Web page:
Longtime Michigan cannabis activist Rick Thompson of the Michigan Cannabis Industries Report shared this photo last night. He wrote:
At the end of today, caregiver cannabis will be completely excluded from the Michigan medical and adult-use cannabis markets. This is not a surprise; the Marijuana Regulatory Agency decided to do this months ago. The already-stressed supply chain will not be benefitted from this; the ill individuals who utilize the medicinal cannabis market will not benefit; the adult-use consumers will not benefit; in fact, the only people who would benefit from interrupting and limiting supply would be the companies licensed to manufacture cannabis. today is the end of something special and the beginning of unremarkable dysfunction.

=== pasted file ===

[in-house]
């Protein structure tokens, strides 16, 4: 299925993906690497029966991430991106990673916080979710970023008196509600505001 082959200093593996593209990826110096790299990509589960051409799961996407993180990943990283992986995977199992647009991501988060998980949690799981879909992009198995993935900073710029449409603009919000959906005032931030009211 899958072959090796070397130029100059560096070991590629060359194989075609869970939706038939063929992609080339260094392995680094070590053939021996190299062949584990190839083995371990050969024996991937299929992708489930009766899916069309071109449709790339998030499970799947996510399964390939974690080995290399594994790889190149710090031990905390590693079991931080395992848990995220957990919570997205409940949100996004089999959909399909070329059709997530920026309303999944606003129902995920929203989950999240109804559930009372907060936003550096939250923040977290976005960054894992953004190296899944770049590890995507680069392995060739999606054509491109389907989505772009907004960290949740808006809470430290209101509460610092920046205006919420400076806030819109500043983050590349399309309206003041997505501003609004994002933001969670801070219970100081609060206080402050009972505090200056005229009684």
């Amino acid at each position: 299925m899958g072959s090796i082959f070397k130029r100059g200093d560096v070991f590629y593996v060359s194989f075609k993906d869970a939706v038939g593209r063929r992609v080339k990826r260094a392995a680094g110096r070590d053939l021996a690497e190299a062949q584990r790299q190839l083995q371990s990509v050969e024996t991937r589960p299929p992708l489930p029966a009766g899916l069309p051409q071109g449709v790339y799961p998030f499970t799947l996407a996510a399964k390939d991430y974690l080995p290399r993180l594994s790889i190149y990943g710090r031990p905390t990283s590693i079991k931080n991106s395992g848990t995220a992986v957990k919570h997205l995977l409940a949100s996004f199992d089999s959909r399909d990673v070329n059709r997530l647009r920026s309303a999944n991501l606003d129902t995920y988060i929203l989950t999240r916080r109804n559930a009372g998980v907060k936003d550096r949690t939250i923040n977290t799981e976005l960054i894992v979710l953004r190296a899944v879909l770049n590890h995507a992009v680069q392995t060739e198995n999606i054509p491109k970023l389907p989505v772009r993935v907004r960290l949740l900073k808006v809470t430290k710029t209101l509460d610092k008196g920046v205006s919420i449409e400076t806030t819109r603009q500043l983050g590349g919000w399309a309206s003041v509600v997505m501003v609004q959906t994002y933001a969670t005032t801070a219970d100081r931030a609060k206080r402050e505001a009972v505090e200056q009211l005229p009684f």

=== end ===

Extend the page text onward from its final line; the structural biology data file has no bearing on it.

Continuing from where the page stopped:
When the morning sun rises, our industry will shine a little less brightly.
Michigan Radio reported yesterday on the phasing out of cannabis from Michigan caregivers:
When Michigan voters approved medical marijuana in 2008, provisions were made for individuals to serve as “caregivers,” people who could grow cannabis for patients who could not grow it themselves.
Caregivers are legally allowed to grow 72 marijuana plants. The state had allowed caregivers to sell their excess cannabis to the retail market. As recently as January, caregivers provided nearly two-thirds of the marijuana flower available on store shelves.
But Michigan regulators felt it was necessary to phase out caregiver contributions, to spur investment in licensed grow facilities. The phase out began in March.
More including comments from Michigan Marijuana Regulatory Agency Director Andrew Brisbo at Michigan Radio.